David Gurteen's latest Knowledge-Letter contains an interesting piece, Don't let the IT department stifle Social Computing as they did Lotus Notes!:
Ten years ago or more when I was working as a Lotus Notes consultant and developer, I saw IT departments effectively emaciate Lotus Notes by insisting that Notes applications be developed by a centralized team and driven by a rigorous functional specification. This was not the way to develop Notes applications - it curtailed its widespread use and ensured the development of unusable applications. I wrote about an alternative to this back in 1998!
While I don't want to point fingers at the IT department alone, projects must include all stakeholders at the right levels to be successful. That almost sounds too obvious. But as David describes in his story, anyone can throw the wrench into a project, whether it is leadership, people affected(users, employees), change agents, contractors, project implementors... Dilbert's colleague, Mordak the Preventer lives in more than just IT. [Image source - Scott Adams, 2007.]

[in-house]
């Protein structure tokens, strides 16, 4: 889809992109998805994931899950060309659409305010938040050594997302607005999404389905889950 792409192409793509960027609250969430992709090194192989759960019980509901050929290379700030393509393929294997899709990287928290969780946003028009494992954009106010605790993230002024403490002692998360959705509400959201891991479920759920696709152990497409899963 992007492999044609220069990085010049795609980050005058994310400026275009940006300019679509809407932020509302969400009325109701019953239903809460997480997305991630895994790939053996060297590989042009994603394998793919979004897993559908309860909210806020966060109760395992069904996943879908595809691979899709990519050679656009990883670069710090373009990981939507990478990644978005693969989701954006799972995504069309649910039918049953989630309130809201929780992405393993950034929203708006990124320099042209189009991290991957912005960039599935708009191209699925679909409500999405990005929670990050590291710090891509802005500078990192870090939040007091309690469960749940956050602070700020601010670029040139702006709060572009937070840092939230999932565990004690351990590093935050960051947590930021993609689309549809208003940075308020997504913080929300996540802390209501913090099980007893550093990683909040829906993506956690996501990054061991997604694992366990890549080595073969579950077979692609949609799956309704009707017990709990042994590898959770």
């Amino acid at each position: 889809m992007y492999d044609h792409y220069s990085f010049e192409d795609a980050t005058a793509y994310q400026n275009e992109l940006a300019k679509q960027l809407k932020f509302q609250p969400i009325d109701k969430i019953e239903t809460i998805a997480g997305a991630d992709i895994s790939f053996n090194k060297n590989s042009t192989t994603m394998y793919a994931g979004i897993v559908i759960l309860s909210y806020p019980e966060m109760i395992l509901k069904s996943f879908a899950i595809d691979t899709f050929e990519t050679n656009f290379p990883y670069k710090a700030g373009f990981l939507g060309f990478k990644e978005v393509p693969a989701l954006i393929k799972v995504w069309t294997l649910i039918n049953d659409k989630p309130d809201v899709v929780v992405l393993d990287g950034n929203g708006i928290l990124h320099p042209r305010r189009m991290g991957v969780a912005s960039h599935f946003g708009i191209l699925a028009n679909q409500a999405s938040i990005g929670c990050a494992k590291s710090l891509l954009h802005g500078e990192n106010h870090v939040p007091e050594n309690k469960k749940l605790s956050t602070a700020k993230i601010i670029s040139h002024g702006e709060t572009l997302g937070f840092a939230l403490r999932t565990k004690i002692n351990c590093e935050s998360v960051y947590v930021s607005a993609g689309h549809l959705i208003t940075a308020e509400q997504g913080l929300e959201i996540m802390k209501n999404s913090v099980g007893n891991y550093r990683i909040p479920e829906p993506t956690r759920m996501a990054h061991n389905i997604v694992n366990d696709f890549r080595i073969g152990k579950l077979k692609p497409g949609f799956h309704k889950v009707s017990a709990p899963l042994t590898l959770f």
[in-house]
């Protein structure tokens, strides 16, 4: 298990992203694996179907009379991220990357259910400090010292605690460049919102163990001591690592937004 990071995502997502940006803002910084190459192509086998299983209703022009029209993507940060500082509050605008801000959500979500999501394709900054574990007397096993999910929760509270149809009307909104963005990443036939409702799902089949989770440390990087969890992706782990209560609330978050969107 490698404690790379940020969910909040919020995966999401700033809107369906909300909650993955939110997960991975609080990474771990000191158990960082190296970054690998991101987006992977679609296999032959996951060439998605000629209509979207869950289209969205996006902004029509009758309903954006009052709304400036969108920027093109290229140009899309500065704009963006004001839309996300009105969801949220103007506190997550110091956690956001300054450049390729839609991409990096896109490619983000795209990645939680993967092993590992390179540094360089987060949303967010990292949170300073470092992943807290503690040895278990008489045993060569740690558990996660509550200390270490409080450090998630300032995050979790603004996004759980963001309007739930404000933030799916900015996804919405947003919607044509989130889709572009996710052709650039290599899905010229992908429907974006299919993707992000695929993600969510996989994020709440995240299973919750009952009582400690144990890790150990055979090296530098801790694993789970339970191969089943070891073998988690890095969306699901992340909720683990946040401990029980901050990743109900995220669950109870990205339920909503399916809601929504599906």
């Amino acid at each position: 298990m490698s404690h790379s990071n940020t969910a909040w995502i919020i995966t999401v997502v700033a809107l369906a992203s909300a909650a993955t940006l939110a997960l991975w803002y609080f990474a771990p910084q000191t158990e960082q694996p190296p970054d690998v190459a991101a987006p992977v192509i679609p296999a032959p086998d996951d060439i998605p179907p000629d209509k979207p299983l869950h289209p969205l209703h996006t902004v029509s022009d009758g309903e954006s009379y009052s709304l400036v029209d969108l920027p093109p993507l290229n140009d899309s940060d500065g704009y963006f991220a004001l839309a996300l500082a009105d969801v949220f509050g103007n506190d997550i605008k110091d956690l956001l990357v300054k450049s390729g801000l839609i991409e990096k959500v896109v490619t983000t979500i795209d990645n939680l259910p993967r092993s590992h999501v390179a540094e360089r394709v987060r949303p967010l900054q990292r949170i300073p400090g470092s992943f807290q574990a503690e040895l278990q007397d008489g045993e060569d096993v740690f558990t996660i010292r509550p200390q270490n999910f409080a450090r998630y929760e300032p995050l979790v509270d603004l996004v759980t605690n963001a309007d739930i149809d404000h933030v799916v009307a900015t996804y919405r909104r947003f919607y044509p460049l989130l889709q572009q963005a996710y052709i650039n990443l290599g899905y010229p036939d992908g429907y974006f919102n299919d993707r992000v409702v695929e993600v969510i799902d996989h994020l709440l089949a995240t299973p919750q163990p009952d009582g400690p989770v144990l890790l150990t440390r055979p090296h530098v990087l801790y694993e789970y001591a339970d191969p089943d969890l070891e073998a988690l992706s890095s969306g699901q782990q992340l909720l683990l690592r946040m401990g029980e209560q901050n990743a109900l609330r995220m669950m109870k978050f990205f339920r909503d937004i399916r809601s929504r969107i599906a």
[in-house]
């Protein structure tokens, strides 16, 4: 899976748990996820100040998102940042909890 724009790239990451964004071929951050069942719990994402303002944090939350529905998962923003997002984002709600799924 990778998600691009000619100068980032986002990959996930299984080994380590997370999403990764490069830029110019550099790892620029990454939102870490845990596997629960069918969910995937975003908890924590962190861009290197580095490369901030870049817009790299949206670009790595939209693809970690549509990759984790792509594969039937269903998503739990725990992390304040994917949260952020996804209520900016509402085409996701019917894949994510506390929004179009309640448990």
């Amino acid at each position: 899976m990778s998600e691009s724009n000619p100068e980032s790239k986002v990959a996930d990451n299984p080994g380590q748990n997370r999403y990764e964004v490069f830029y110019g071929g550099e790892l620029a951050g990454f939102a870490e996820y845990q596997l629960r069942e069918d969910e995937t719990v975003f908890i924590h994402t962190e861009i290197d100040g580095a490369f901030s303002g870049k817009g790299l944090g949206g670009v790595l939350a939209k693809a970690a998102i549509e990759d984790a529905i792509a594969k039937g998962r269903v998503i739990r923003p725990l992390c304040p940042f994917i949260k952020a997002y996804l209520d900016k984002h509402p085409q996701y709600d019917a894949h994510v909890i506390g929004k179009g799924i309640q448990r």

And in David's example, it is easy to see how such a situation could arise. A "loose cannon" does something they aren't supposed to do with technology; the IT department gets blamed for letting this happen; IT then sets direction on what is allowed; these get interpreted as being very restrictive; new applications are hamstrung. Rinse and repeat. And of course, this happens in pretty much every department.
I wonder how successful the latest Notes and other big collaboration suites are doing in these environments? Just because you have wiki-like capability in MOSS, are the organizations using it?